William Shakespeare Sonnets
WHAT ARE SONNETS?
- Sonnets are fourteen-line lyrical poems
- This form of poetry originated in Italy
- They were introduced to England during the Tudor era by Sir Thomas Wyatt
THE AUTHORSHIP OF THE SONNETS
- There is no documented evidence recording of when the sonnets were all written
- Therefore there is some doubt as to their true authorship!
- It is, however, certain that Shakespeare had written some of the sonnets as in 1598 a certain Francis Meres made reference to Shakespeare as "his sugared sonnets among his private friends."
- Meres appears to be criticising Shakespeare for fawning to his potential patrons
THE THEMES OF THE SONNETS
THE PUBLICATION OF THE SONNETS BY WILLIAM SHAKESPEARE
- The themes of the Sonnets are about love
- They appear to be dedicated to a handsome boy and a rival poet together with a mysterious and aloof "dark" lady that they both love
- The sonnets are numbered and fall into three categories:
- Sonnets 1 to 126 are addressed to or concern a young man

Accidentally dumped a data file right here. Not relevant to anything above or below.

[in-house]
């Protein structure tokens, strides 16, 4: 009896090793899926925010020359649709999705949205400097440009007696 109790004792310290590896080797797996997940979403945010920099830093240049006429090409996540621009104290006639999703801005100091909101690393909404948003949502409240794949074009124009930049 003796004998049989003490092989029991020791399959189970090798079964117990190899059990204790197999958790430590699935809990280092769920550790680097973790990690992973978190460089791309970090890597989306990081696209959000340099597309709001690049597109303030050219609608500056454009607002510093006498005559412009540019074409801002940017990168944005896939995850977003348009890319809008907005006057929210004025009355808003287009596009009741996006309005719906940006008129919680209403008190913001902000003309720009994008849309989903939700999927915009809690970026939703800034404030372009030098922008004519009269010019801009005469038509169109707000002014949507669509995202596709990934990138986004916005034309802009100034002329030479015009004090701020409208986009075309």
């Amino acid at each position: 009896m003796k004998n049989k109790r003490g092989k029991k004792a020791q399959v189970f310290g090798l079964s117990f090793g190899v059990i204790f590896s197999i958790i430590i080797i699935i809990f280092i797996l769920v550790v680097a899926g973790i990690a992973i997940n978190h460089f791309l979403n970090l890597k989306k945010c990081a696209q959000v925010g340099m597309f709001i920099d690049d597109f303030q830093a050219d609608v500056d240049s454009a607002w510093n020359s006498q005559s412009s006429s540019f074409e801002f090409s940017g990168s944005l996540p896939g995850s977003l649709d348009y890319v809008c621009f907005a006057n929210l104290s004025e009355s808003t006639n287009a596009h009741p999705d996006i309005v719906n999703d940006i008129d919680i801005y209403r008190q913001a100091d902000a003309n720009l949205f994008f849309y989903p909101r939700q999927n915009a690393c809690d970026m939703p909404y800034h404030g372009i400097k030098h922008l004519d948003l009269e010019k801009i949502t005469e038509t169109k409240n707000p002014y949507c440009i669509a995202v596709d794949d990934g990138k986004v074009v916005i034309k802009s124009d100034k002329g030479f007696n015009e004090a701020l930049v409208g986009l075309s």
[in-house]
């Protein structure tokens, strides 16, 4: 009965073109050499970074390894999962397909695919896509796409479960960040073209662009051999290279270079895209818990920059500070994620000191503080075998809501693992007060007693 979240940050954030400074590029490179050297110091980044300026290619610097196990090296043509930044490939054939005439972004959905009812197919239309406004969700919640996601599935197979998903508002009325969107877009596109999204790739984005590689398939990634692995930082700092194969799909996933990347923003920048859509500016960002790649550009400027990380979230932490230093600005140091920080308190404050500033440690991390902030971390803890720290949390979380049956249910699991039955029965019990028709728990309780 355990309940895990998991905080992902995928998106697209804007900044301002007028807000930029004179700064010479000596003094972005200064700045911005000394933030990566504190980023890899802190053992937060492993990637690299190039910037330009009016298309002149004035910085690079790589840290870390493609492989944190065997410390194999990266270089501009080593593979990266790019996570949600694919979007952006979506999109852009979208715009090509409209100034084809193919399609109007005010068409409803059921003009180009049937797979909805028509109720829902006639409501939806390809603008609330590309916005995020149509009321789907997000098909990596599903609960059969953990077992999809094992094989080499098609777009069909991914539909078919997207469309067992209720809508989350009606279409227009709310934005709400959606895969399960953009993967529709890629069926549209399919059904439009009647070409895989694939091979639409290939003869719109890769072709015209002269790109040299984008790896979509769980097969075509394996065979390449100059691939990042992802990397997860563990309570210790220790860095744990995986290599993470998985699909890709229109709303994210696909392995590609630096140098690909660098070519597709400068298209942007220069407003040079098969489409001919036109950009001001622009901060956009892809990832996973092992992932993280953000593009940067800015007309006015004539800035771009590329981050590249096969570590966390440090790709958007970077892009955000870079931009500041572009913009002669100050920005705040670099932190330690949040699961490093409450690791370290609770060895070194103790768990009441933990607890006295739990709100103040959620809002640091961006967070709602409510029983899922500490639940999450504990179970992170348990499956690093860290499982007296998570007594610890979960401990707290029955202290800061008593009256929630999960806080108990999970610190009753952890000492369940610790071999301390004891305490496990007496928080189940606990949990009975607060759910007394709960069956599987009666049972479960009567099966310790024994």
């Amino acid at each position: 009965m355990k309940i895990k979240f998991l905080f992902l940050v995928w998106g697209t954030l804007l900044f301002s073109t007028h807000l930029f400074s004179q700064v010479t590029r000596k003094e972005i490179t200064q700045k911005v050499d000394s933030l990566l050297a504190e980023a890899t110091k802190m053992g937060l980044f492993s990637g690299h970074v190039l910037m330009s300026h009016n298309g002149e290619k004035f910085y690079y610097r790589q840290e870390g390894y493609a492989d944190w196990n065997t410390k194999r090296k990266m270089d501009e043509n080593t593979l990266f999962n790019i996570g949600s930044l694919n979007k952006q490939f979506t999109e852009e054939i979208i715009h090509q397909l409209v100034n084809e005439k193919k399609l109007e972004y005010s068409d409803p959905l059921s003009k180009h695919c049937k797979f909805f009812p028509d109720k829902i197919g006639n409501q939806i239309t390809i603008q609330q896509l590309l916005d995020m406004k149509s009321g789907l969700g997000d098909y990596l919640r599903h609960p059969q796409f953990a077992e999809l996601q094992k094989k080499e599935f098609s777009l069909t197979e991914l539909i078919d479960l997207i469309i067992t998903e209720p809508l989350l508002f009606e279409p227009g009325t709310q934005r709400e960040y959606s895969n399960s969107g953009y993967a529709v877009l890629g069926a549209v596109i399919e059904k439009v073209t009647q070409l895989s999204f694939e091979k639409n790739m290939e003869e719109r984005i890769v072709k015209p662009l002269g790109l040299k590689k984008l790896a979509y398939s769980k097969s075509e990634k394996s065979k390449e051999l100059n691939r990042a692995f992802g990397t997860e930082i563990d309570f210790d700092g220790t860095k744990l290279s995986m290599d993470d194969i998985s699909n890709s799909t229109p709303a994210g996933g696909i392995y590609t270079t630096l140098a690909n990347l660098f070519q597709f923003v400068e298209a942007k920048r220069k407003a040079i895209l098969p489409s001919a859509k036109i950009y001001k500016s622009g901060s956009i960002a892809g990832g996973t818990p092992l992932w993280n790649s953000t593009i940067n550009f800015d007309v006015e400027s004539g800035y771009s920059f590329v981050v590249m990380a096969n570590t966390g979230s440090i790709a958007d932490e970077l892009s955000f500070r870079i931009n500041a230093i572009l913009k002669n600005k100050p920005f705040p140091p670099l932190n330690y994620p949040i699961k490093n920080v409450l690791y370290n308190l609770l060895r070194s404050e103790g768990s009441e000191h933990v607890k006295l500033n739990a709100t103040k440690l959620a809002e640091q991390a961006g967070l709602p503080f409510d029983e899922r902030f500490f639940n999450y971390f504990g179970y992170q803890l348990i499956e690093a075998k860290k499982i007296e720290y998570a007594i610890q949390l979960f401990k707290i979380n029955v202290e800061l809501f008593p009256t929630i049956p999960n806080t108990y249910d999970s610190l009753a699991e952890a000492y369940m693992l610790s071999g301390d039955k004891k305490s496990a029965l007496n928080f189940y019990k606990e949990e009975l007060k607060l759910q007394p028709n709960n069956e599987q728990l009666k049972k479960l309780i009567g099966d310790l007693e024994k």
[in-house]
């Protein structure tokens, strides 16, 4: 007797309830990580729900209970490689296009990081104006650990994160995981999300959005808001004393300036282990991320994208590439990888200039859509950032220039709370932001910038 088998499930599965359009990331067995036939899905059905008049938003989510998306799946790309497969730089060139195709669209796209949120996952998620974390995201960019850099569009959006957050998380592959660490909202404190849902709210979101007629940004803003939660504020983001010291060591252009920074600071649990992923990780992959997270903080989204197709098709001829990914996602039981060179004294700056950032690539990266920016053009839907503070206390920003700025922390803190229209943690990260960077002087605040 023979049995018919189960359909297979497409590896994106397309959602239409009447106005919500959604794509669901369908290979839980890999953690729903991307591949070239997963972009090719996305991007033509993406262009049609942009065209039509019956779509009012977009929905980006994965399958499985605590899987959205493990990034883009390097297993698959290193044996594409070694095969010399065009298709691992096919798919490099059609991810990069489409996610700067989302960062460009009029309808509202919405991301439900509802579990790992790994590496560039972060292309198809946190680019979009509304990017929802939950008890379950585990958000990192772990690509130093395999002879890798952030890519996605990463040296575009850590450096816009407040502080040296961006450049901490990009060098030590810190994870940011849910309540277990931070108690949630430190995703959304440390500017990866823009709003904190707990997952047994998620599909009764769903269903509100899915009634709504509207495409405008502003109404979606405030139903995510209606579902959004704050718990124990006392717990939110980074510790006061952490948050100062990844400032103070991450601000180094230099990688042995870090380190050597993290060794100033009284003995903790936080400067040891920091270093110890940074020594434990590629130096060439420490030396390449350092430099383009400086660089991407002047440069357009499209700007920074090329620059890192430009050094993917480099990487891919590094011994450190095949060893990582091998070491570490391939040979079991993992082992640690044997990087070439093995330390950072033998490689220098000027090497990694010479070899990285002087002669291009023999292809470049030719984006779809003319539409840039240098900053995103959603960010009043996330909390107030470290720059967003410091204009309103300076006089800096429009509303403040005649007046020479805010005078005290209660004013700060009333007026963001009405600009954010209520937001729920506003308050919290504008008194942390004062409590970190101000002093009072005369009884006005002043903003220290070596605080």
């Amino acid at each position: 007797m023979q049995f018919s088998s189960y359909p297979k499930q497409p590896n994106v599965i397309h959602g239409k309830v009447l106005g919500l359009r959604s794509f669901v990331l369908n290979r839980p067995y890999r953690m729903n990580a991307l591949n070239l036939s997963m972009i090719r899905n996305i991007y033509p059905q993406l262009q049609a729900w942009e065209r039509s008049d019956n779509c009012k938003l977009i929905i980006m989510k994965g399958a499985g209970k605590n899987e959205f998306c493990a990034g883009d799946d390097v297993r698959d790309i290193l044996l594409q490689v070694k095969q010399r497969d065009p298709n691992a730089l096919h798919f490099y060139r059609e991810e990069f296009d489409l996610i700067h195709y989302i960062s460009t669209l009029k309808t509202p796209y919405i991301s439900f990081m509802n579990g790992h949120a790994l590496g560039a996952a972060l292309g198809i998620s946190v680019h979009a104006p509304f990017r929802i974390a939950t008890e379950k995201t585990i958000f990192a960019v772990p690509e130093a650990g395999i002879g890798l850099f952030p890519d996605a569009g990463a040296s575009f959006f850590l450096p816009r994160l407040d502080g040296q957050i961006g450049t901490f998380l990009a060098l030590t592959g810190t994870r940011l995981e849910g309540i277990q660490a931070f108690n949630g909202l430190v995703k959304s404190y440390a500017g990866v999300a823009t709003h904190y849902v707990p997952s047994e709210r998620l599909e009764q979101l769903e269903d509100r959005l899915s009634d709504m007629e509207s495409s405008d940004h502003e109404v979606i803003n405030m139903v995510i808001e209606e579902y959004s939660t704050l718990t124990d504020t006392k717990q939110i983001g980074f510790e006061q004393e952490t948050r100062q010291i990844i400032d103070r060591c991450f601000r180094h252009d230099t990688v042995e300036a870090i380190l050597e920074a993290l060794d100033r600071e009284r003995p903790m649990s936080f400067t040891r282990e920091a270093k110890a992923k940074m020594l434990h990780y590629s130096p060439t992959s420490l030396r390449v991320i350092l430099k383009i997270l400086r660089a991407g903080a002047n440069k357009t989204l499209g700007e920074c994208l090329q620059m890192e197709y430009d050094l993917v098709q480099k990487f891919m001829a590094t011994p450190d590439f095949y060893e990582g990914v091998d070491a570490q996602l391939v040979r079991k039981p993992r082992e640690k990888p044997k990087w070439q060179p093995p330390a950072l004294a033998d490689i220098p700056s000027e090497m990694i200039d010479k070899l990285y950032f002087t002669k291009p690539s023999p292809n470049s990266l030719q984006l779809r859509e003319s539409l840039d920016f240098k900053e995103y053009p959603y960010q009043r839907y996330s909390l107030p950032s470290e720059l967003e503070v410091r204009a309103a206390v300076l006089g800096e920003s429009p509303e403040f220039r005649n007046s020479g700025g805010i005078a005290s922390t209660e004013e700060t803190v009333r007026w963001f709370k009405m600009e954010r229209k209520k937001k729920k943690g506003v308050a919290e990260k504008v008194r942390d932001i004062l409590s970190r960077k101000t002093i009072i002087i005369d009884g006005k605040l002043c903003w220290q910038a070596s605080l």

- Sonnets 127-152 are addressed to or concern a dark lady
- Sonnets 153-154 are free adaptations of two classical Greek poems
- The Sonnets can be accessed in full by clicking the following link:
- His collection of Sonnets were published in a book called "a Booke called Shakespeare's sonnettes".
- The Sonnets appeared, without Shakespeare's permission, in 1609
- The 1609 quarto, entitled Shakespeares Sonnets, was published by Thomas Thorpe on May 20, 1609
- Thomas Thorpe was granted a license to publish "a Booke called Shakespeare's sonnettes" and this entry is in the Stationer's Register
- Thorpe appeared to be 'cashing-in' on Shakespeare's name!
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